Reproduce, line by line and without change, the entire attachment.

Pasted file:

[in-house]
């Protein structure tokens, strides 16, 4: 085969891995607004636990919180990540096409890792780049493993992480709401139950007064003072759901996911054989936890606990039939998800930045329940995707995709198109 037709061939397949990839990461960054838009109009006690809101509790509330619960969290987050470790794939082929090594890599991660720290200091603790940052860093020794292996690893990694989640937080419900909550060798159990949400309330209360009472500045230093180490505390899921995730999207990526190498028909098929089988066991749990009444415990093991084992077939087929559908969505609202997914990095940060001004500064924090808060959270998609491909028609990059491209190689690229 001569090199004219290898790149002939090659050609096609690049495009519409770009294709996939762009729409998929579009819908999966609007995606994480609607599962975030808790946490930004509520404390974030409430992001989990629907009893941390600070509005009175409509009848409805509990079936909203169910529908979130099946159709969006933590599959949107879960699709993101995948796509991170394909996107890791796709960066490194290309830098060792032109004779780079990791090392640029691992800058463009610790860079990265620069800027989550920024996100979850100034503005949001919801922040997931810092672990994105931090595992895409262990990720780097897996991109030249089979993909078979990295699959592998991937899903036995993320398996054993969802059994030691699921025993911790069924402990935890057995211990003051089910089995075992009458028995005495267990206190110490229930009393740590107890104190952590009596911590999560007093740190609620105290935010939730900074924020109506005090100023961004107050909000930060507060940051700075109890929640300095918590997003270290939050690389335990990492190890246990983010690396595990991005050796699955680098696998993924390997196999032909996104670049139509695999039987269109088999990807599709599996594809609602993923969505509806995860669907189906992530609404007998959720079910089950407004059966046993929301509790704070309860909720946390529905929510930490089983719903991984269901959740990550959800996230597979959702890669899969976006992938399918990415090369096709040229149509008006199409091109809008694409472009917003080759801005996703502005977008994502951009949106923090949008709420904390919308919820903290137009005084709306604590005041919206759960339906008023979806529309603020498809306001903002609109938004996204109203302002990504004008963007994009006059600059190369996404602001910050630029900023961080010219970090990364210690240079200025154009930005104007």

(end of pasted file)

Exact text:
[in-house]
């Protein structure tokens, strides 16, 4: 085969891995607004636990919180990540096409890792780049493993992480709401139950007064003072759901996911054989936890606990039939998800930045329940995707995709198109 037709061939397949990839990461960054838009109009006690809101509790509330619960969290987050470790794939082929090594890599991660720290200091603790940052860093020794292996690893990694989640937080419900909550060798159990949400309330209360009472500045230093180490505390899921995730999207990526190498028909098929089988066991749990009444415990093991084992077939087929559908969505609202997914990095940060001004500064924090808060959270998609491909028609990059491209190689690229 001569090199004219290898790149002939090659050609096609690049495009519409770009294709996939762009729409998929579009819908999966609007995606994480609607599962975030808790946490930004509520404390974030409430992001989990629907009893941390600070509005009175409509009848409805509990079936909203169910529908979130099946159709969006933590599959949107879960699709993101995948796509991170394909996107890791796709960066490194290309830098060792032109004779780079990791090392640029691992800058463009610790860079990265620069800027989550920024996100979850100034503005949001919801922040997931810092672990994105931090595992895409262990990720780097897996991109030249089979993909078979990295699959592998991937899903036995993320398996054993969802059994030691699921025993911790069924402990935890057995211990003051089910089995075992009458028995005495267990206190110490229930009393740590107890104190952590009596911590999560007093740190609620105290935010939730900074924020109506005090100023961004107050909000930060507060940051700075109890929640300095918590997003270290939050690389335990990492190890246990983010690396595990991005050796699955680098696998993924390997196999032909996104670049139509695999039987269109088999990807599709599996594809609602993923969505509806995860669907189906992530609404007998959720079910089950407004059966046993929301509790704070309860909720946390529905929510930490089983719903991984269901959740990550959800996230597979959702890669899969976006992938399918990415090369096709040229149509008006199409091109809008694409472009917003080759801005996703502005977008994502951009949106923090949008709420904390919308919820903290137009005084709306604590005041919206759960339906008023979806529309603020498809306001903002609109938004996204109203302002990504004008963007994009006059600059190369996404602001910050630029900023961080010219970090990364210690240079200025154009930005104007």